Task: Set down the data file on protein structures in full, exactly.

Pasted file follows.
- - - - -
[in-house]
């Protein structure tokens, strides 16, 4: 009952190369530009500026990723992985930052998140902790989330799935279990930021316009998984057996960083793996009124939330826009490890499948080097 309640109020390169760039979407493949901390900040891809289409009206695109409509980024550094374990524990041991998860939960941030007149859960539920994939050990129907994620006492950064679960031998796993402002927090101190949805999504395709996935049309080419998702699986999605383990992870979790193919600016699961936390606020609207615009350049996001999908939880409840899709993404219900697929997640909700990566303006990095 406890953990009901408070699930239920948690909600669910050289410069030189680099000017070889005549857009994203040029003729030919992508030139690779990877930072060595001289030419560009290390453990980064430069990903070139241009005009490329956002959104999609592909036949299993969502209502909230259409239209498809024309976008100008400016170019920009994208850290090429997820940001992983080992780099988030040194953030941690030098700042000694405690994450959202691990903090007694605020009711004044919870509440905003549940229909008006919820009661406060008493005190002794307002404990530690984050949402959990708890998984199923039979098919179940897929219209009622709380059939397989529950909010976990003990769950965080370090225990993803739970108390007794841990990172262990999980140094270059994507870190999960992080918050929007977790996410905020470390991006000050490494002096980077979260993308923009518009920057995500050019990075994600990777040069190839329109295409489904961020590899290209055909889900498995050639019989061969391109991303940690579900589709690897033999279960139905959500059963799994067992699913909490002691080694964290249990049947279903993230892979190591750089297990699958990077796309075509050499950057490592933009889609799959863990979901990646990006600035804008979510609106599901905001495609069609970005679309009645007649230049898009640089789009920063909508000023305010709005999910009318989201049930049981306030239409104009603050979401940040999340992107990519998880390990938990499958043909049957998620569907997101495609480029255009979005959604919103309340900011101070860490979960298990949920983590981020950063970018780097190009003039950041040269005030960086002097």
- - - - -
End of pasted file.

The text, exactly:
[in-house]
């Protein structure tokens, strides 16, 4: 009952190369530009500026990723992985930052998140902790989330799935279990930021316009998984057996960083793996009124939330826009490890499948080097 309640109020390169760039979407493949901390900040891809289409009206695109409509980024550094374990524990041991998860939960941030007149859960539920994939050990129907994620006492950064679960031998796993402002927090101190949805999504395709996935049309080419998702699986999605383990992870979790193919600016699961936390606020609207615009350049996001999908939880409840899709993404219900697929997640909700990566303006990095 406890953990009901408070699930239920948690909600669910050289410069030189680099000017070889005549857009994203040029003729030919992508030139690779990877930072060595001289030419560009290390453990980064430069990903070139241009005009490329956002959104999609592909036949299993969502209502909230259409239209498809024309976008100008400016170019920009994208850290090429997820940001992983080992780099988030040194953030941690030098700042000694405690994450959202691990903090007694605020009711004044919870509440905003549940229909008006919820009661406060008493005190002794307002404990530690984050949402959990708890998984199923039979098919179940897929219209009622709380059939397989529950909010976990003990769950965080370090225990993803739970108390007794841990990172262990999980140094270059994507870190999960992080918050929007977790996410905020470390991006000050490494002096980077979260993308923009518009920057995500050019990075994600990777040069190839329109295409489904961020590899290209055909889900498995050639019989061969391109991303940690579900589709690897033999279960139905959500059963799994067992699913909490002691080694964290249990049947279903993230892979190591750089297990699958990077796309075509050499950057490592933009889609799959863990979901990646990006600035804008979510609106599901905001495609069609970005679309009645007649230049898009640089789009920063909508000023305010709005999910009318989201049930049981306030239409104009603050979401940040999340992107990519998880390990938990499958043909049957998620569907997101495609480029255009979005959604919103309340900011101070860490979960298990949920983590981020950063970018780097190009003039950041040269005030960086002097």